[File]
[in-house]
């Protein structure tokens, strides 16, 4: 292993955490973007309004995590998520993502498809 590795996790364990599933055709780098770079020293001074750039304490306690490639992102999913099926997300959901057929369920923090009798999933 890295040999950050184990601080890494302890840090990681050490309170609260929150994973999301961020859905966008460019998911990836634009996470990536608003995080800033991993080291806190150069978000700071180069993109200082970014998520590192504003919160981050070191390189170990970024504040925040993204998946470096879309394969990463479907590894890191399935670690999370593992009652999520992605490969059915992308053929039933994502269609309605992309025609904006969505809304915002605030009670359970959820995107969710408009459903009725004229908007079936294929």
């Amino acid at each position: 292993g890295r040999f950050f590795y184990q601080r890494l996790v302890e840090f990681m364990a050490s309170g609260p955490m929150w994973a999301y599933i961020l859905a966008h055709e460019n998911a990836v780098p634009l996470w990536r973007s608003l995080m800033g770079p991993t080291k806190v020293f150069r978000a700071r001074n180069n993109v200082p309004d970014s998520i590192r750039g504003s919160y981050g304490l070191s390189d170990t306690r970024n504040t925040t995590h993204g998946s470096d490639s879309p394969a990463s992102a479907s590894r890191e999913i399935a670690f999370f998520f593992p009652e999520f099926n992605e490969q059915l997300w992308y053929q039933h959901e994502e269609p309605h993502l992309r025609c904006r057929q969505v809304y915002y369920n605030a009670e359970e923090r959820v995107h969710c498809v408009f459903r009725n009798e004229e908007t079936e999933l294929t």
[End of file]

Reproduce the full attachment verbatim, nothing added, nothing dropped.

[in-house]
């Protein structure tokens, strides 16, 4: 292993955490973007309004995590998520993502498809 590795996790364990599933055709780098770079020293001074750039304490306690490639992102999913099926997300959901057929369920923090009798999933 890295040999950050184990601080890494302890840090990681050490309170609260929150994973999301961020859905966008460019998911990836634009996470990536608003995080800033991993080291806190150069978000700071180069993109200082970014998520590192504003919160981050070191390189170990970024504040925040993204998946470096879309394969990463479907590894890191399935670690999370593992009652999520992605490969059915992308053929039933994502269609309605992309025609904006969505809304915002605030009670359970959820995107969710408009459903009725004229908007079936294929």
């Amino acid at each position: 292993g890295r040999f950050f590795y184990q601080r890494l996790v302890e840090f990681m364990a050490s309170g609260p955490m929150w994973a999301y599933i961020l859905a966008h055709e460019n998911a990836v780098p634009l996470w990536r973007s608003l995080m800033g770079p991993t080291k806190v020293f150069r978000a700071r001074n180069n993109v200082p309004d970014s998520i590192r750039g504003s919160y981050g304490l070191s390189d170990t306690r970024n504040t925040t995590h993204g998946s470096d490639s879309p394969a990463s992102a479907s590894r890191e999913i399935a670690f999370f998520f593992p009652e999520f099926n992605e490969q059915l997300w992308y053929q039933h959901e994502e269609p309605h993502l992309r025609c904006r057929q969505v809304y915002y369920n605030a009670e359970e923090r959820v995107h969710c498809v408009f459903r009725n009798e004229e908007t079936e999933l294929t």